Aureole etc.




Golden Age singers

Nimbus on-line




Faure songs
Charlotte de Rothschild (soprano);

  Founder: Len Mullenger
Classical Editor: Rob Barnett


Some items
to consider


New App by the Gothenburg Symphony Orchestra for iOS and Android!

Schumann Symphonies Rattle


Complete Brahms
Bargain price

 

REVIEW



Gerard Hoffnung CDs

Advertising on
Musicweb


Donate and get a free CD

New Releases

Naxos Classical

Hyperion

Musicweb sells the following labels
Acte Préalable
Alto
Arcodiva
Atoll
CDAccord
Cameo Classics
Centaur
Hallé
Hortus
Lyrita
Nimbus
Northern Flowers
Redcliffe
Sheva
Talent
Toccata Classics


Follow us on Twitter

Subscribe to our free weekly review listing
sample
 

alternatively
CD: MDT AmazonUK AmazonUS
Sound Samples & Downloads

Johann Christoph Friedrich BACH (1732-1795)
Concerto for keyboard, strings and bass in A (Warb YC 91 / BR JCFB C 30) [20:49]
Concerto for keyboard, strings and bass in E flat (Warb YC 90 / BR JCFB C 29) [18:58]
Johann Christian BACH (1735-1782)
Concerto for keyboard, 2 violins and bass in D, op. 13,2 (Warb C 63) [17:18]
Concerto for keyboard, 2 violins and bass in B flat, op. 13,4 (Warb C 65) [14:18]
The Music Collection (Susan Alexander-Max (fortepiano), Simon Standage, Nicolette Moonen (violin), Trevor Jones (viola), Jennifer Ward Clarke (cello))
rec. 6-8 March 2007, Weston Parish Church, Weston, Hertfordshire, UK. DDD
NAXOS 8.570474 [71:38]

Experience Classicsonline


In the 18th century two important developments in the realm of keyboard music took place. Firstly, the role of the keyboard in music for instrumental ensemble changed. Traditionally it was limited to playing the basso continuo. But during the first half of the 18th century composers began to write music in which the keyboard was given a concertante part. Johann Sebastian Bach was one of the first to do so in his harpsichord concertos and his sonatas for keyboard and violin. Secondly, the dominance of the harpsichord was broken around the middle of the century with the emergence of the fortepiano which had been developed around 1700 by Bartolomeo Cristofori.

It wasn't until the 1770s that the fortepiano was fully accepted as an alternative to the harpsichord. Most music for keyboard, whether solo or as part of an instrumental ensemble, could be played on harpsichord or fortepiano. That does not mean it doesn't matter which instrument is chosen. It is an established fact that Johann Christian Bach played the fortepiano in public concerts, and that makes it plausible to choose this instrument to perform the two concertos recorded here. They were written in the 1770s, and when Bach played them the fortepiano still wasn't a common instrument in England. In her liner notes Susan Alexander-Max writes that when Bach was playing the fortepiano in public, Muzio Clementi - who was to become a manufacturer of fortepianos - was still playing the harpsichord.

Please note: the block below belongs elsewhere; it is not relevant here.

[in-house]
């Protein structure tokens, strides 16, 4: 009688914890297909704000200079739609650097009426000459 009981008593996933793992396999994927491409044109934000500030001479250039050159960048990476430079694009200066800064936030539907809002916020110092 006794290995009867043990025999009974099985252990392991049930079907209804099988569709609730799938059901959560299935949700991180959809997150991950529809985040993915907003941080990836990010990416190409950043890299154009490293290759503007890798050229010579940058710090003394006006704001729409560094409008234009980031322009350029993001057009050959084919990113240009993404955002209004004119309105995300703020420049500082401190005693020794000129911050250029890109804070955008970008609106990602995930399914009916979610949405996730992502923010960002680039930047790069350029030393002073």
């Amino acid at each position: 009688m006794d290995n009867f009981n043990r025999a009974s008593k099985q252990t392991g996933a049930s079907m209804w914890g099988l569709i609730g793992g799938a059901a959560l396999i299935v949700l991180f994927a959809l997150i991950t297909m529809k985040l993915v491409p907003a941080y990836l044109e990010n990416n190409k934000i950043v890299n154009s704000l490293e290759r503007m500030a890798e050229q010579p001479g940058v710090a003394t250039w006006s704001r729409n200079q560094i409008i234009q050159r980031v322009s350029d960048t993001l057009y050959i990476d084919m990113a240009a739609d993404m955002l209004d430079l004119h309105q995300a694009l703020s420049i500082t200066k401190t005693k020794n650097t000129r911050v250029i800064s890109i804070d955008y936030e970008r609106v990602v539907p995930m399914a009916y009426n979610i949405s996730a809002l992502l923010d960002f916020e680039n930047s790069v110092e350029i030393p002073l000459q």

These two concertos are written in the galant idiom for which Johann Christian was famous. The melody is the most important part of these compositions. And as Bach always had a good feeling for what would go down well with his audience, the Concerto in B flat ends with an 'allegro con moto' which is based on the Scottish song 'The Yellow-haired Laddie'. It is notable that these concertos are scored for keyboard, two violins and cello, without a part for the viola. This strongly suggests a performance with one instrument per part, a practice which is followed here. The fortepiano isn't specified in the booklet. It is a nice-sounding instrument, but a table piano had probably been more appropriate, as the recording by David Owen Norris and Sonnerie shows ("The World's First Piano Concertos" - Avie AV0014).

The two other concertos on this disc were previously attributed to Johann Christian Bach as well. But recent research has revealed that they were written by his older brother Johann Christoph Friedrich, generally known as the Bückeburger Bach. They are quite different from Johann Christian's concertos. The scoring includes a part for viola, and the whole texture suggests a larger ensemble than one instrument per part. That doesn't mean that this 'minimalistic' scoring is historically wrong, just that a larger ensemble would give these concertos more impact. The fortepiano used here is more appropriate in these concertos than in Johann Christian's.